A blackout is similar to what I imagine a time jumper would feel. One minute you’re in one time-space continuum and the next, you’re somewhere else and what’s horrifying is that you don’t know what the fuck is going on. One time coming out of a blackout, I had a whole house-full of people wanting to kick my ass, and I had no clue why. It seems I propositioned the bride-to-be (I was at an engagement party) and that kind of pissed a few people off. I once emerged out of a blackout in a different state and different year having lost track of several days. It happened during an extended New Year’s Eve celebration. Several days later, I woke up in a strange house, sleeping next to a strange woman and I had no inkling where I was or what day.

I used to laugh and brag about that (it’s still funny on one level) but it was a horrifying experience. Still I couldn’t admit my powerlessness. It wasn’t that something was wrong with me, I rationalized, it was that other people were too stuck up or rigid, and besides, I know that bitch at the engagement party wanted me. Perhaps you may have never experienced this extreme form of powerlessness, but have you ever had a situation spiral out of control to the point that you were at a loss?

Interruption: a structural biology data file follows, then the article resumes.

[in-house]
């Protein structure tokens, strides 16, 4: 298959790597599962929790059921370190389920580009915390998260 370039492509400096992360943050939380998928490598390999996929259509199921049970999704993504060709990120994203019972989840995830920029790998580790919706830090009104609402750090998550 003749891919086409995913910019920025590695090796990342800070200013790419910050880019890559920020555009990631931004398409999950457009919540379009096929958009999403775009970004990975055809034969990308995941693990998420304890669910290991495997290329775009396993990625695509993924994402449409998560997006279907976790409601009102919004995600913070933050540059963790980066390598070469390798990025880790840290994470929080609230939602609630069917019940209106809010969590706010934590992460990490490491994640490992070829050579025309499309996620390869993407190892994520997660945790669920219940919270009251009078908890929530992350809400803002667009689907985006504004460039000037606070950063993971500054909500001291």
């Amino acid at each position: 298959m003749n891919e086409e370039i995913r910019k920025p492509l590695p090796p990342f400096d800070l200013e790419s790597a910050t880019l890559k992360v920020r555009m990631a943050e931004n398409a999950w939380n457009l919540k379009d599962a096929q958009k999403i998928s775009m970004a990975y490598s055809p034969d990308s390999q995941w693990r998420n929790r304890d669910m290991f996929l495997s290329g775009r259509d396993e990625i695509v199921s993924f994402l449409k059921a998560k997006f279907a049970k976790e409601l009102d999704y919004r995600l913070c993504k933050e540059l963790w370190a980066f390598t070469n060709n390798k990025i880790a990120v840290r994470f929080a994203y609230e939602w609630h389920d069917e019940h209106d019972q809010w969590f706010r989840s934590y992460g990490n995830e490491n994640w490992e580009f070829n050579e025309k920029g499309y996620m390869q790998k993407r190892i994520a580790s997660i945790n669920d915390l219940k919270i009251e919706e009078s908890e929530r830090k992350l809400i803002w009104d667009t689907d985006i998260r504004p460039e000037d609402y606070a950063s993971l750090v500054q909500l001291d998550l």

Most of all, the first step is the beginning of the undoing of the karmic consequences of denial. I had to be brought my knees — from hopelessly addicted, being confined in institutions, and even close to death — and still I wouldn’t admit my powerlessness. There was definitely a lot of evidence of unmanageability in my life. Shit, I attempted suicide at least once. What “normal” person can say that?

More than anything, I realized as I became clean did the inner work, that I was addicted to insanity. If my life was going too smoothly, or things were going my way, or I had too many successes going on, I would find a way to sabotage that. I would pick a fight at a bar, or destroy an intimate relationship, or simply disappear. I didn’t know what it meant to have a measure of serenity or consistency in my life. I didn’t know how to cope with that.